After four years of study, Michael was ordained by Archbishop (later Cardinal) James Gibbons on Dec. 22, 1877, in Baltimore’s historic Cathedral of the Assumption, the nation’s first cathedral. A few days later, with his widowed mother present, Father Michael J. McGivney celebrated his first public Mass at Immaculate Conception Church in Waterbury, beginning his life as a priest — a busy and difficult vocation — which then had a life expectancy of only about 40 years.

    Next: PARISH PRIEST

    PARISH PRIEST

    PARISH PRIEST

    Father McGivney was assigned as curate (assistant) of St. Mary's Church, the first Catholic parish in the busy port city of New Haven. There he faced challenges related to a priest shortage, parish debt, illnesses, and hostility toward Catholics. The church became a lightning rod for anti-Catholic derision, expressed in a New York Times headline, “How an Aristocratic Avenue Was Blemished by a Roman Church Edifice.” Against this backdrop, Father McGivney navigated relationships with non-Catholics gracefully, while striving to prevent the culture’s hostility from eroding the faith of his people.

    Sought out for his wise counsel, and instrumental in a number of conversions to Catholicism, Father McGivney had a gift for touching hearts and leading souls to God.

    In a notable case that gained widespread press coverage, he ministered to James (Chip) Smith, a 21-year-old Catholic who was on death row for shooting and killing a police officer while drunk. Father McGivney visited him daily to offer guidance, prayer and Mass in the city jail over many months. This had a profound effect. The young man’s change of heart was so marked that local newspapers hailed Father McGivney’s ministry.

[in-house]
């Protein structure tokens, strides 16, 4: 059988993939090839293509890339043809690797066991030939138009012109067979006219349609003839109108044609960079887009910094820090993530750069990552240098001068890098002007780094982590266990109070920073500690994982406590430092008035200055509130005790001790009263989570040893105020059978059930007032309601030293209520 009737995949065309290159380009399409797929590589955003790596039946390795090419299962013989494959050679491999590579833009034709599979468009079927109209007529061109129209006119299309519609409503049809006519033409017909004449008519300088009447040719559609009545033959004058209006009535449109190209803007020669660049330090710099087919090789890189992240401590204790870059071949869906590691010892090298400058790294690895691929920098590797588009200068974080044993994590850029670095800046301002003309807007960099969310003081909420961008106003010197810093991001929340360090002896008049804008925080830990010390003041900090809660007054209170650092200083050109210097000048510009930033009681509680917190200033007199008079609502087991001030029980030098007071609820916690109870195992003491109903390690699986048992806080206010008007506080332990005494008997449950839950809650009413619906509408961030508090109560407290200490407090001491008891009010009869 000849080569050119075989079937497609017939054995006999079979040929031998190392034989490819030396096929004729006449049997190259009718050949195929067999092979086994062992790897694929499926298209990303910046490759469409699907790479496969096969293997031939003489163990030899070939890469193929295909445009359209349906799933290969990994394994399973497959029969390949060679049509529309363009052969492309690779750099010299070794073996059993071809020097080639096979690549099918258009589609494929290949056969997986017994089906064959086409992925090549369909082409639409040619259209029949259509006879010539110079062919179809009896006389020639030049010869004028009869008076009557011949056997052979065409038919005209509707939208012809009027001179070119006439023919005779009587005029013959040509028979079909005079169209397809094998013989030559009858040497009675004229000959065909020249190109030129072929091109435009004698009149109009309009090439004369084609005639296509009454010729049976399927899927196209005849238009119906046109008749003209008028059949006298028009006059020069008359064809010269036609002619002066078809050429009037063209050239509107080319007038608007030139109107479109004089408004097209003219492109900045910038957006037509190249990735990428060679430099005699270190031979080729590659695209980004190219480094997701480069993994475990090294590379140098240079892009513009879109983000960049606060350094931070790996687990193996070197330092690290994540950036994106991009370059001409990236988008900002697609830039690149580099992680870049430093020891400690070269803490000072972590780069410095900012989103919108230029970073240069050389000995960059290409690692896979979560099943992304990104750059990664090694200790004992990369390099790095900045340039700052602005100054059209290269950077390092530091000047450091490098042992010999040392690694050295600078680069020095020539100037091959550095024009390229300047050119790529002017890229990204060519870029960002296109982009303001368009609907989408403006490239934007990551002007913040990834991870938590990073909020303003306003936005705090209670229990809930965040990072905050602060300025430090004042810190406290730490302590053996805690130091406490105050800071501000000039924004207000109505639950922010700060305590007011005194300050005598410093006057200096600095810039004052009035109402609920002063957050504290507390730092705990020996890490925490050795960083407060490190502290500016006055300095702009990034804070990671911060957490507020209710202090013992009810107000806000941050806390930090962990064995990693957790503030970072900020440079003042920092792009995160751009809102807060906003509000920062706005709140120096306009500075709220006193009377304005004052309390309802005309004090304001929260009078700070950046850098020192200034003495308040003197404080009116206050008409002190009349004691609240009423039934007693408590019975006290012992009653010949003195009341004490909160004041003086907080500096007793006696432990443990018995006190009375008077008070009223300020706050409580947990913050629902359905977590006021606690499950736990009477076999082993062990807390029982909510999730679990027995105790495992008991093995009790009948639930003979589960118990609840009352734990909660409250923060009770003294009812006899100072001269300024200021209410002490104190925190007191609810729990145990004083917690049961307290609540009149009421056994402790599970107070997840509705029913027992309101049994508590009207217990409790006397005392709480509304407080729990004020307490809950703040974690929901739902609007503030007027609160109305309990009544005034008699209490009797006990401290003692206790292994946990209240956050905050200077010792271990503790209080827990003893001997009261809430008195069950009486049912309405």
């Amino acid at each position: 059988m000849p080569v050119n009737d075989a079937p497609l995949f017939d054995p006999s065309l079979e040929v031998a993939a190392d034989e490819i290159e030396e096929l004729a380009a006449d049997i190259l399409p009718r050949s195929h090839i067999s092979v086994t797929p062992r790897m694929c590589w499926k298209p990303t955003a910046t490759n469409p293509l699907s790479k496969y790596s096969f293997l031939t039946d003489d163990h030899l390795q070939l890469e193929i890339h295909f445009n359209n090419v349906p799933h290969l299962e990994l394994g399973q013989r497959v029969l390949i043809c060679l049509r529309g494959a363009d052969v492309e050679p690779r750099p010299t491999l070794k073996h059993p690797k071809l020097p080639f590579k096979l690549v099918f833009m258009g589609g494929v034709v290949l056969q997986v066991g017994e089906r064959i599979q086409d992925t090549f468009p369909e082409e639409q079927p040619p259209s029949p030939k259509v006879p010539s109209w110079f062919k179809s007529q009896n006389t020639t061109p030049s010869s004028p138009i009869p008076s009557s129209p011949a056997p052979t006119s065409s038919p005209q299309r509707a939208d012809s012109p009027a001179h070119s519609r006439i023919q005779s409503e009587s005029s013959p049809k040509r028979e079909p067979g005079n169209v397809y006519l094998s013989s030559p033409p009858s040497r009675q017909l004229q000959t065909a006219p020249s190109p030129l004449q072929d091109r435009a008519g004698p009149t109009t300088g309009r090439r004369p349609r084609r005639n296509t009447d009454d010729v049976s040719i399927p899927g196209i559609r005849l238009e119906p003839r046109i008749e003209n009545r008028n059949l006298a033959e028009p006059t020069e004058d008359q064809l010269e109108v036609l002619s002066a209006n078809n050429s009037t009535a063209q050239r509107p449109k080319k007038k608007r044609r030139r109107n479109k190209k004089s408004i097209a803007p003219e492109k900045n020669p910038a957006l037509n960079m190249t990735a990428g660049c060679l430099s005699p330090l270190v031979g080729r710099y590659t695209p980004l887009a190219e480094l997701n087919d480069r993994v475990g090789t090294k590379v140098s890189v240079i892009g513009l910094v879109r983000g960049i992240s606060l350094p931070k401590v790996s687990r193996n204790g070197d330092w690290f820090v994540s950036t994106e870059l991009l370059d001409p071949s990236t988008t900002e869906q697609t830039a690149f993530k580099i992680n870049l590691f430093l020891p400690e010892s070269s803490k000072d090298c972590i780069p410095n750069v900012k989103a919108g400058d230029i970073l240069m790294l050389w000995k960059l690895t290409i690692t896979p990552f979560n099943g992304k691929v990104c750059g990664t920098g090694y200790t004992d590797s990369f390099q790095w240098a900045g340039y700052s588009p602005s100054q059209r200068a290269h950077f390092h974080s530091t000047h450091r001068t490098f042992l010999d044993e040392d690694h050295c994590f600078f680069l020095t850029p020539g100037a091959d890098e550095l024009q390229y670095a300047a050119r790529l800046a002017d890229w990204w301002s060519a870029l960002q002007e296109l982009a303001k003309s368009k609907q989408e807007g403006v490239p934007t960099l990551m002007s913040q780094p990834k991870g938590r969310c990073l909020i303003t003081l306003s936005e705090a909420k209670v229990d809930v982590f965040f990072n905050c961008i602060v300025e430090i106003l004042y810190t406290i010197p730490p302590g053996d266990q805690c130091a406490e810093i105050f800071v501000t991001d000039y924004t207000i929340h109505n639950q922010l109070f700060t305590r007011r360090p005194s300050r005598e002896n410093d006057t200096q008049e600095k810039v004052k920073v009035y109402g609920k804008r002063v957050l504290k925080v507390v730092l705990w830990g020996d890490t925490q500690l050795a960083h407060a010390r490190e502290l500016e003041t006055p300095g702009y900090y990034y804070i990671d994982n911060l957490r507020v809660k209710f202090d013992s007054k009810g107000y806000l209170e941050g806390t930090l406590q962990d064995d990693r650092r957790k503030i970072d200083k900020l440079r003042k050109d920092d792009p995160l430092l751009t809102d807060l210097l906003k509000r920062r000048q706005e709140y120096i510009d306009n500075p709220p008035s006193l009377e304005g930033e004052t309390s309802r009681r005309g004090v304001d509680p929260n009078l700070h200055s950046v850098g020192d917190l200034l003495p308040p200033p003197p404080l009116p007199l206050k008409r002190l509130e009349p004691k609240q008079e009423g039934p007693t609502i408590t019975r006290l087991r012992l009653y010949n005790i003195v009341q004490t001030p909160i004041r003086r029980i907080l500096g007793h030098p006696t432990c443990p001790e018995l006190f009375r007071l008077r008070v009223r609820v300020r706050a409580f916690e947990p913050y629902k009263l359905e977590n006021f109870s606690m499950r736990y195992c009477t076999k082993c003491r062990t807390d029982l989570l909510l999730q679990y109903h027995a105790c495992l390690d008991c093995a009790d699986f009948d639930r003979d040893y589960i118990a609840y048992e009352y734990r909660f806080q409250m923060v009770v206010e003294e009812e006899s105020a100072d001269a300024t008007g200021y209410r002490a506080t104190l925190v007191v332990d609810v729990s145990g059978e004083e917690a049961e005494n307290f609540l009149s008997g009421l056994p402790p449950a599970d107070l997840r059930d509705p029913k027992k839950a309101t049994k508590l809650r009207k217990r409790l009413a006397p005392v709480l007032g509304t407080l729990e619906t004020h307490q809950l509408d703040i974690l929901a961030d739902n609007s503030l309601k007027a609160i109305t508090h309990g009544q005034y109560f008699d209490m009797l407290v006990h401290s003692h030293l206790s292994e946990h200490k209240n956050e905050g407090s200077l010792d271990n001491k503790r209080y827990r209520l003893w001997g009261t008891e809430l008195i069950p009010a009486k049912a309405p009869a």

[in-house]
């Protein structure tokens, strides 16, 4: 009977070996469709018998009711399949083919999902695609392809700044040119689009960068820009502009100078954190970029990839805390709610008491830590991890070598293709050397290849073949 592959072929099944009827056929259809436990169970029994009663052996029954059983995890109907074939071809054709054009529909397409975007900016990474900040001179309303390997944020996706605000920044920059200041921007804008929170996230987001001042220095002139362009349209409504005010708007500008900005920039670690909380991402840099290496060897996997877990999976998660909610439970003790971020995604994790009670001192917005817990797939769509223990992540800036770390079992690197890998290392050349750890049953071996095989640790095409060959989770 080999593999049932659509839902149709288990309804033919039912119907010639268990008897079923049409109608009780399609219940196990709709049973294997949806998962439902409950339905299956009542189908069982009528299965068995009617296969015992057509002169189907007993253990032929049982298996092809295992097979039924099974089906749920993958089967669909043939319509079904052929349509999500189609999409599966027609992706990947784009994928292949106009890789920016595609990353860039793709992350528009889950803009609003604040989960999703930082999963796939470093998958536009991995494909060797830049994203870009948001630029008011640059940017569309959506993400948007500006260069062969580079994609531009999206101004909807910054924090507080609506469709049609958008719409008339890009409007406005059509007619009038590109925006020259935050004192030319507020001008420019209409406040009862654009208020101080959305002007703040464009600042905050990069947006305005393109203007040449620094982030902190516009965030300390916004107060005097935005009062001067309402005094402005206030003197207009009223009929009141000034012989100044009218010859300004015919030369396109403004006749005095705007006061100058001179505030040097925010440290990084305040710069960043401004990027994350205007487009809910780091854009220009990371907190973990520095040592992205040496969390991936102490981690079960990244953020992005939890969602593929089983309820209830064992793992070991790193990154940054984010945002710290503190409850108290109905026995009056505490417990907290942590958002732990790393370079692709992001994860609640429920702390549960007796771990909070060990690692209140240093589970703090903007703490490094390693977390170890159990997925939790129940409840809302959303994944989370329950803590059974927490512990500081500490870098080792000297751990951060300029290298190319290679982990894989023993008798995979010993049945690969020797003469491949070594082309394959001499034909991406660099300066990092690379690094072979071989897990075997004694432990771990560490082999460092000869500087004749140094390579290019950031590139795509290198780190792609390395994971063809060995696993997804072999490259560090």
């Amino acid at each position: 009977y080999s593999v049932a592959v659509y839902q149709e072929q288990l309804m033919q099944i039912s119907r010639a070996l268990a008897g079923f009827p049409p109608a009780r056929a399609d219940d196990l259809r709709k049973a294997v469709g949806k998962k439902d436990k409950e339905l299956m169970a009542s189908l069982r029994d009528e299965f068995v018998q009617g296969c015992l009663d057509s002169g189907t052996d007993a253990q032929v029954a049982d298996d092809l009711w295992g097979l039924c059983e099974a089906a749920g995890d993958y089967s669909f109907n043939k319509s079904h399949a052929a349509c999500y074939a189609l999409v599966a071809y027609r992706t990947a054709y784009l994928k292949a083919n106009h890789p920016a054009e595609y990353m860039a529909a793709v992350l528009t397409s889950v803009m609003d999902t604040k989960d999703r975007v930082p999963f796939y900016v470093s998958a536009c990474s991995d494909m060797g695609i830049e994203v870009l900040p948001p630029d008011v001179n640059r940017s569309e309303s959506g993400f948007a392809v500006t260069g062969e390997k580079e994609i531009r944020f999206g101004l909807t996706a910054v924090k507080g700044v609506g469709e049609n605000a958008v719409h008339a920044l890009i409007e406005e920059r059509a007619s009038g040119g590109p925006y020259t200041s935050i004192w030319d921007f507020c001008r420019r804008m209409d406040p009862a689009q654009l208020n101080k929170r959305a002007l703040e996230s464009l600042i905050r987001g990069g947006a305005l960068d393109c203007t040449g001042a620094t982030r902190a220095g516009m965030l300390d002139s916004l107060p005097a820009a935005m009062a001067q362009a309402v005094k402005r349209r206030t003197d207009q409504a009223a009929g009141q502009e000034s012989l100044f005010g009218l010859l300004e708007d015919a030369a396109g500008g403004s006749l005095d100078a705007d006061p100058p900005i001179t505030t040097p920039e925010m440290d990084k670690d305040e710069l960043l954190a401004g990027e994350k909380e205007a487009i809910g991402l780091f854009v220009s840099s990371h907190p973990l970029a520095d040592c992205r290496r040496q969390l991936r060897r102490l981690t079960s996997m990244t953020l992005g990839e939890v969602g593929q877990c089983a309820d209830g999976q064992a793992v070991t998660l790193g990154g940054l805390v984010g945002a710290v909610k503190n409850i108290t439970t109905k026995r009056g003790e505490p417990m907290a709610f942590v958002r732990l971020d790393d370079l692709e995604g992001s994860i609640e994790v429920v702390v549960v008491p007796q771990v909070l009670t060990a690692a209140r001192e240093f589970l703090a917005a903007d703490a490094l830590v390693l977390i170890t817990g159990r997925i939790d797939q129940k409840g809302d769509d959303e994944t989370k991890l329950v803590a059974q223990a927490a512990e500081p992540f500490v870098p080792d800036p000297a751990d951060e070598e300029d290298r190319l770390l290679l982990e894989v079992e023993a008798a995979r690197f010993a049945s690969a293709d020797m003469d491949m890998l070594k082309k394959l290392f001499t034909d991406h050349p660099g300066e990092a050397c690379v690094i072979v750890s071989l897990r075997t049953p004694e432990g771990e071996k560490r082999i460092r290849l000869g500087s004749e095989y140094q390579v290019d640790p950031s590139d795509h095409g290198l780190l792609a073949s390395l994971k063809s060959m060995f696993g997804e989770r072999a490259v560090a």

After Mass on execution day, the priest's grief was profound. Smith comforted him, saying, “Father, your saintly ministrations have enabled me to meet death without a tremor. Do not fear for me, I must not break down now.” Father McGivney walked with him to the end, leading him in prayer and blessing him at the scaffold.

    ‘A Man of the People’

    With a priestly heart, he accompanied those of all ages and walks of life in their suffering and uncertainty, and found practical ways to address their needs. While his first concern was always the faith of his flock, he was attuned to familial, social, financial, civic and societal issues as well. His strong, serene demeanor spoke both of God’s law and mercy, and people were naturally drawn to his reserved yet welcoming manner. Intent on building a dynamic parish for his hard-working and largely poor flock, he staged parish plays, outings and fairs, and he revitalized a group dedicated to overcoming alcoholism within his community.

    According to one of his contemporaries, Father McGivney’s “life was an open book, whose pages all might read, and the influences that radiated from his active, energetic and zealous personality, brought many a poor wanderer to the house of God, back to the faith of his childhood, and to the sacred tribunal of penance, where with faith, contrition and humility, he became reconciled to his Heavenly Father. Father McGivney was nothing, if not active. His energy was restless, ever seeking new outlets, and to this disposition are we indebted for the existence of the Knights of Columbus.”

    In an article titled “The Personality of Father McGivney,” a fellow priest described his demeanor in almost mystical terms: “It was a ‘priest’s face’ and that explains everything. It was a face of wonderful repose. There was nothing harsh in that countenance although there was everything that was strong.” In a similar vein, a layman wrote of Father McGivney’s steady and reassuring voice attracted even some non-Catholics to the church to hear him preach.